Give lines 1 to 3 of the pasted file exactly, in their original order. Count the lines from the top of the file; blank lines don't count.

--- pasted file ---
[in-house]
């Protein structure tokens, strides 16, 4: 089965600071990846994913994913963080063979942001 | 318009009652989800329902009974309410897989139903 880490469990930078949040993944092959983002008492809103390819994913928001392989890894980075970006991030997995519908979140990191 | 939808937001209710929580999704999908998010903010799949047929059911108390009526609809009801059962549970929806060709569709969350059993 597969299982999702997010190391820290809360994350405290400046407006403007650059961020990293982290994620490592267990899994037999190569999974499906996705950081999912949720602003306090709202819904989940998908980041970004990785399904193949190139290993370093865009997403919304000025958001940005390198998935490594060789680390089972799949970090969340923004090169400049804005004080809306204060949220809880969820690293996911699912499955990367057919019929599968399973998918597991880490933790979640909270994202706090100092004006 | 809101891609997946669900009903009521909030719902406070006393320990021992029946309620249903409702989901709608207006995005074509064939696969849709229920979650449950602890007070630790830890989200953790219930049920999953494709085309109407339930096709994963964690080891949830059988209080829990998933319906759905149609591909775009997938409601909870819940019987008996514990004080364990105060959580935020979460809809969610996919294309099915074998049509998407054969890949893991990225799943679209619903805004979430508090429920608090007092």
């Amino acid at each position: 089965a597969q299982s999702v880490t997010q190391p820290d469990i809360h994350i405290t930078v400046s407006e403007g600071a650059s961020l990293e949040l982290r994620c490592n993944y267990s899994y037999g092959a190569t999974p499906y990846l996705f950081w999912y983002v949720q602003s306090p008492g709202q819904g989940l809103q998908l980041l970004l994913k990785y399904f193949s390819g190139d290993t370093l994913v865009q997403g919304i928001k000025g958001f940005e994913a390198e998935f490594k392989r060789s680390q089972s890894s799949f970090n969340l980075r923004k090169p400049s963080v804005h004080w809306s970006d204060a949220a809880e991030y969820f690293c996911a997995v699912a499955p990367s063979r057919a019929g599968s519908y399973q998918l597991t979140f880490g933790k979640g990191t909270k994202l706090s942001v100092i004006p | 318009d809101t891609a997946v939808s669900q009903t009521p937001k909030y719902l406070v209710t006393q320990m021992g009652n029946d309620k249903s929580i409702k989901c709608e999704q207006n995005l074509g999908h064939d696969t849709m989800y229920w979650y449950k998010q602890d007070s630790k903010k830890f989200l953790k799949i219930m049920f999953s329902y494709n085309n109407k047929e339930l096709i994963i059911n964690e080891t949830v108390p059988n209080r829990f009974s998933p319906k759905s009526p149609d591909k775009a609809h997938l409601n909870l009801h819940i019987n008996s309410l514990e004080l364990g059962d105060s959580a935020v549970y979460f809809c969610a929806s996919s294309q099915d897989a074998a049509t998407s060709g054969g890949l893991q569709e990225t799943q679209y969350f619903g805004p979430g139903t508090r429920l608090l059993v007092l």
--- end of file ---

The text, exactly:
[in-house]
């Protein structure tokens, strides 16, 4: 089965600071990846994913994913963080063979942001 | 318009009652989800329902009974309410897989139903 880490469990930078949040993944092959983002008492809103390819994913928001392989890894980075970006991030997995519908979140990191 | 939808937001209710929580999704999908998010903010799949047929059911108390009526609809009801059962549970929806060709569709969350059993 597969299982999702997010190391820290809360994350405290400046407006403007650059961020990293982290994620490592267990899994037999190569999974499906996705950081999912949720602003306090709202819904989940998908980041970004990785399904193949190139290993370093865009997403919304000025958001940005390198998935490594060789680390089972799949970090969340923004090169400049804005004080809306204060949220809880969820690293996911699912499955990367057919019929599968399973998918597991880490933790979640909270994202706090100092004006 | 809101891609997946669900009903009521909030719902406070006393320990021992029946309620249903409702989901709608207006995005074509064939696969849709229920979650449950602890007070630790830890989200953790219930049920999953494709085309109407339930096709994963964690080891949830059988209080829990998933319906759905149609591909775009997938409601909870819940019987008996514990004080364990105060959580935020979460809809969610996919294309099915074998049509998407054969890949893991990225799943679209619903805004979430508090429920608090007092």
């Amino acid at each position: 089965a597969q299982s999702v880490t997010q190391p820290d469990i809360h994350i405290t930078v400046s407006e403007g600071a650059s961020l990293e949040l982290r994620c490592n993944y267990s899994y037999g092959a190569t999974p499906y990846l996705f950081w999912y983002v949720q602003s306090p008492g709202q819904g989940l809103q998908l980041l970004l994913k990785y399904f193949s390819g190139d290993t370093l994913v865009q997403g919304i928001k000025g958001f940005e994913a390198e998935f490594k392989r060789s680390q089972s890894s799949f970090n969340l980075r923004k090169p400049s963080v804005h004080w809306s970006d204060a949220a809880e991030y969820f690293c996911a997995v699912a499955p990367s063979r057919a019929g599968s519908y399973q998918l597991t979140f880490g933790k979640g990191t909270k994202l706090s942001v100092i004006p | 318009d809101t891609a997946v939808s669900q009903t009521p937001k909030y719902l406070v209710t006393q320990m021992g009652n029946d309620k249903s929580i409702k989901c709608e999704q207006n995005l074509g999908h064939d696969t849709m989800y229920w979650y449950k998010q602890d007070s630790k903010k830890f989200l953790k799949i219930m049920f999953s329902y494709n085309n109407k047929e339930l096709i994963i059911n964690e080891t949830v108390p059988n209080r829990f009974s998933p319906k759905s009526p149609d591909k775009a609809h997938l409601n909870l009801h819940i019987n008996s309410l514990e004080l364990g059962d105060s959580a935020v549970y979460f809809c969610a929806s996919s294309q099915d897989a074998a049509t998407s060709g054969g890949l893991q569709e990225t799943q679209y969350f619903g805004p979430g139903t508090r429920l608090l059993v007092l």